Ann Winter
Ann Winter

Member Article

Who’s afraid of the cookie monster?

As a successful online banner advertising producer, Kino Creative have commissioned a series of articles on the future of display advertising, summarised here for Bdaily by Ann Winter.

Who’s afraid of the cookie monster? Flash banner advertising Vs dynamically generated ads in the mind of the consumer

With the EU Cookie Directives apparently unenforceable and SOPA stalled, the ethics of online marketing are firmly in the media spotlight. (For an insight into cookies or the impact of the new legislation, read our posts on the EU Cookie Directives).

Why the scandal?

The so-called EU Cookie Directives cover all electronic data storage. It’s the invasion of privacy story, twinned with the image of an overbearing EU – in other words, the British cultural nemesis, and straw into gold for the mainstream media.

Class Action

In the US, public action has wrung apologies from Google and others involved in “a veritable arms race of personal data collection that is intensifying” (Reuters Feb ’ 12) Not even Fortress Apple can protect its iSerfs - as recent lawsuits filed against Google for circumventing privacy settings on Apple Inc’s browser Safari can testify.

The long game…

The EU directives appear to be unenforceable, but the ICO’s relaxed attitude may boil down to public awareness raising, and public education. Most people know less about the internet than they do about their cars, and next to nothing about cookies, so it’s easy to scare and manipulate them for the sake of a good story. But it’s not easy to educate them.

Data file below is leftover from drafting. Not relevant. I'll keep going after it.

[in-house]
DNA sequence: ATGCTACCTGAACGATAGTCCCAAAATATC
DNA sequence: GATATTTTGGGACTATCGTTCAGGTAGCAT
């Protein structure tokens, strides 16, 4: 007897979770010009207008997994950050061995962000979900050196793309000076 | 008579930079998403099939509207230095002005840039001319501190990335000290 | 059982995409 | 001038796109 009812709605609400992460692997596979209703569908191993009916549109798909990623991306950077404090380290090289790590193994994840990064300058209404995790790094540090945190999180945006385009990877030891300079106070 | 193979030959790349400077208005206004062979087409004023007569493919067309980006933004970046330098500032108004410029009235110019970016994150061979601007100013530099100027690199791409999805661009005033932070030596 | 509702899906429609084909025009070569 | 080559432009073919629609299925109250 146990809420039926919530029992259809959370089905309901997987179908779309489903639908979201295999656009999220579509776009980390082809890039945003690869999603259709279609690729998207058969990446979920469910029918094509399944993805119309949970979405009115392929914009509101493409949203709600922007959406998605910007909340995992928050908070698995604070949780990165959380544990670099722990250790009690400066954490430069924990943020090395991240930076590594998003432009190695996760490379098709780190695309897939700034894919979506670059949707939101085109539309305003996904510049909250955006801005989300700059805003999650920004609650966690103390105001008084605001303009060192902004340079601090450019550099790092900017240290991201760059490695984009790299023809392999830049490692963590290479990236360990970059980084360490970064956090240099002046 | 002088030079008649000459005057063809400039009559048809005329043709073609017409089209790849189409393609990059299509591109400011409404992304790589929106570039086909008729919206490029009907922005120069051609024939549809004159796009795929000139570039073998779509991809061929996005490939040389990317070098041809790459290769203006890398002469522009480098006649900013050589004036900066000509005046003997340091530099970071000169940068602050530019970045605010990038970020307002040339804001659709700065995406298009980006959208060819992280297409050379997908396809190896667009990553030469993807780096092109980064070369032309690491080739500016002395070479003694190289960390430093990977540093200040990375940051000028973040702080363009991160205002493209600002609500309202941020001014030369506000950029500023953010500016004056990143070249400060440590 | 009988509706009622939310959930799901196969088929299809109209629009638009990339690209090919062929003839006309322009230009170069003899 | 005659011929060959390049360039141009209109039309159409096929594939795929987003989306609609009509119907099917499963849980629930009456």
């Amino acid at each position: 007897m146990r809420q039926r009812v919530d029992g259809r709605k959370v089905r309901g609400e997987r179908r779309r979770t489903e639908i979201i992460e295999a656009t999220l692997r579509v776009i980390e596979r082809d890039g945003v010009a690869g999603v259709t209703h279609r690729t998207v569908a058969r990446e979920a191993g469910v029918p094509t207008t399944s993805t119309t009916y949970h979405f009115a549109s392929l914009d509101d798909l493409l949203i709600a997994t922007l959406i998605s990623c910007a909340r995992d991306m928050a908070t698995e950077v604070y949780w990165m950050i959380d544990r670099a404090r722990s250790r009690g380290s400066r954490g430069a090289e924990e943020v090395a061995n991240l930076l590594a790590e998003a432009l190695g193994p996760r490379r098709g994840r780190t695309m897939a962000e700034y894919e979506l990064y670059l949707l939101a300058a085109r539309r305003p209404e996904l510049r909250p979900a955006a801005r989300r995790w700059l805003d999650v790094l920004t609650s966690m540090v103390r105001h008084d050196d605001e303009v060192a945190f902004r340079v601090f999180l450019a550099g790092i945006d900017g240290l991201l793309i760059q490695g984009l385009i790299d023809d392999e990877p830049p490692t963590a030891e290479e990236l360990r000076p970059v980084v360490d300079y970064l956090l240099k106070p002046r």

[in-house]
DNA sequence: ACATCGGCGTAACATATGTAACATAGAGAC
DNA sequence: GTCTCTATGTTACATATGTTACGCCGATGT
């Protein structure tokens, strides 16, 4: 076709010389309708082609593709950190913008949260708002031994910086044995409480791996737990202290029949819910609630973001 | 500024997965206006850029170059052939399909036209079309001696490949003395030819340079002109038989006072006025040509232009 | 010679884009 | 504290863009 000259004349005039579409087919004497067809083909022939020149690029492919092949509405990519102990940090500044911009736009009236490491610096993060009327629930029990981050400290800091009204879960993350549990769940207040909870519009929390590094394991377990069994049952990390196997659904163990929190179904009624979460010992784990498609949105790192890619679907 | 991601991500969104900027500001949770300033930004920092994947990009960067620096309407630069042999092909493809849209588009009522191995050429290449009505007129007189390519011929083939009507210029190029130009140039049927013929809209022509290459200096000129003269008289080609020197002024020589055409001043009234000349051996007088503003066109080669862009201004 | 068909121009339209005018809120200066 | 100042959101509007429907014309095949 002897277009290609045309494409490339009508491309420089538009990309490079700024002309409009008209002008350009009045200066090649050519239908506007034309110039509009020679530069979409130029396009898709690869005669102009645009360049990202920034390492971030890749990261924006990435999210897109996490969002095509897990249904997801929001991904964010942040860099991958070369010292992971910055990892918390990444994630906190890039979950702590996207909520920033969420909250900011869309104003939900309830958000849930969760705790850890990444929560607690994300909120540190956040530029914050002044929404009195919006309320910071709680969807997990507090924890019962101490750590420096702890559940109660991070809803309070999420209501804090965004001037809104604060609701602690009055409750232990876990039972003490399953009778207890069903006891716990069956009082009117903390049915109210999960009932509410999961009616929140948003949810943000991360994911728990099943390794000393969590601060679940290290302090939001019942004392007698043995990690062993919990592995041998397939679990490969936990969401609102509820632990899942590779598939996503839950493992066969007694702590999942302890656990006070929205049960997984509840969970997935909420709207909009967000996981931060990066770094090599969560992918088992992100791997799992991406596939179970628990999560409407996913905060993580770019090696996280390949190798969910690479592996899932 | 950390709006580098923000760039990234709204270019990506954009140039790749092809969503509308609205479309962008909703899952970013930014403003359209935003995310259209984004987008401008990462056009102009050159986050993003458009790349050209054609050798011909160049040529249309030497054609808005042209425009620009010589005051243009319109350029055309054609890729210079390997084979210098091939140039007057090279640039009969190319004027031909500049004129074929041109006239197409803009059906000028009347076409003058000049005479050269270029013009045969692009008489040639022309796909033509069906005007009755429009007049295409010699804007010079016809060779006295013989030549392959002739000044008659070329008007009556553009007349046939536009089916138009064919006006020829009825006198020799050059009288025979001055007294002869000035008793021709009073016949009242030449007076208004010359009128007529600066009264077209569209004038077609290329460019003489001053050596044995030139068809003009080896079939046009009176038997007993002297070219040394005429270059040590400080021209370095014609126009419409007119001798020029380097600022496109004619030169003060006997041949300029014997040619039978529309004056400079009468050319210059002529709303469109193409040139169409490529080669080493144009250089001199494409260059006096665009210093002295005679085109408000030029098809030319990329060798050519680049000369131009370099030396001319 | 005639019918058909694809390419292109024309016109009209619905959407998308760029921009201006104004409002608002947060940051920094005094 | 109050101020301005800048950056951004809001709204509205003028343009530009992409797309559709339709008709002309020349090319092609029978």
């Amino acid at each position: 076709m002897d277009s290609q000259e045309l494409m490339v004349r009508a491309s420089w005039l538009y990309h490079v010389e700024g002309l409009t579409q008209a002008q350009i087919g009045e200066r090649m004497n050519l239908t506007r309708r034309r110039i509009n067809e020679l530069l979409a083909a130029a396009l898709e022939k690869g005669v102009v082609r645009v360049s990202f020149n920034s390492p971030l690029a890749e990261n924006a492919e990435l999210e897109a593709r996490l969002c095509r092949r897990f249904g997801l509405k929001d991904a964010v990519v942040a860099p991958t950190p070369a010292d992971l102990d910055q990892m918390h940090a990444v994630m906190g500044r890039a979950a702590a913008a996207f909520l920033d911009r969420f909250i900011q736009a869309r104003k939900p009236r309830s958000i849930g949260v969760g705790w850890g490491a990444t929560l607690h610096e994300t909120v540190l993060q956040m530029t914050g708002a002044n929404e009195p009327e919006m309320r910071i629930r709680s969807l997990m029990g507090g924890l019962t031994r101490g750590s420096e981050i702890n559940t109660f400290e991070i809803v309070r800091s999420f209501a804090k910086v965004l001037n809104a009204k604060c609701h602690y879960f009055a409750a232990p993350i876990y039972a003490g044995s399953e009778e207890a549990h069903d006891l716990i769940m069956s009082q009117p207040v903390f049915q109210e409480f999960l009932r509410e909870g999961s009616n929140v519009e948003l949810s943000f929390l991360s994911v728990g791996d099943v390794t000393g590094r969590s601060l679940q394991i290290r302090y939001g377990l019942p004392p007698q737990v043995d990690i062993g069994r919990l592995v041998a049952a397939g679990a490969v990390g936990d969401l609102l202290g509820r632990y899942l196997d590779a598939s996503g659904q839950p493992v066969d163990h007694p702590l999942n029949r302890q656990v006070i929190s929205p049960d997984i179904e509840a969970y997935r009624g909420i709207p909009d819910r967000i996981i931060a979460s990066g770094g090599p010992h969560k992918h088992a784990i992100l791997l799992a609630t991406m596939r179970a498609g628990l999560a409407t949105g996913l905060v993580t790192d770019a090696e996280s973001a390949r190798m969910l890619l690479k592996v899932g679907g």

As Jim Harper @Cato argues, “most people prefer the interactivity and convenience of today’s web, and the free content made more abundant by ad network tracking” which is enabled by cookies. He goes on: “government efforts to provide online privacy will almost certainly make a hash of things […] a better alternative is to get people educated and involved in their own privacy protection.”

How about kicking things off with a juicy media storm, feeding in the very simple steps people can take to block cookies on their browsers and “opt out” of cookies altogether? Here’s Google’s [opt out](https://www.google.com/settings/ads/onweb/? sig=ACi0TCjB4D0GM-CnO5eW4aoRnDTH69m76qkDP5LKLYY7rvLNjWA4_3kZ4- dHRhIjOvyhvO2UT-eOwF-SwtZMLb922JsPZC524femagB7xjpGg3fgqiZZhyQnn- qzF1e_YJytqVDbbcnOcfBKIi5IxihNXdK4LLwslV7P22u1IbL_9Z13xoc4e2HdXSMOt7 U-iA96p8k6XbR33G2hqc- qp4MU2UsKspW0DTZQb0Rfshb3F_vNLLTvZ6egaWOs0zyMC7uX2xMMPPdZ&hl=e n):.

Flash banner advertising 1, dynamically generated ads 0
Even if the storm passes quickly, personalised retargeting and dynamically generated ads will be blocked on many devices. Internet browsers will slow beyond recognition for those who decide to opt out.

Banner advertising campaigns however will not lose exposure. Flash banner ads won’t be blocked, so they’ll probably suffer less than the sites that host them. Banner advertising is easily adaptable to non-dynamic environments, so it will ride this storm and sail on by.

What next?

Read our series on the EU Cookie Directives. Read tomorrow’s post comparing market reach for Flash banner advertising and dynamically generated ads

This was posted in Bdaily's Members' News section by Ann Winter .

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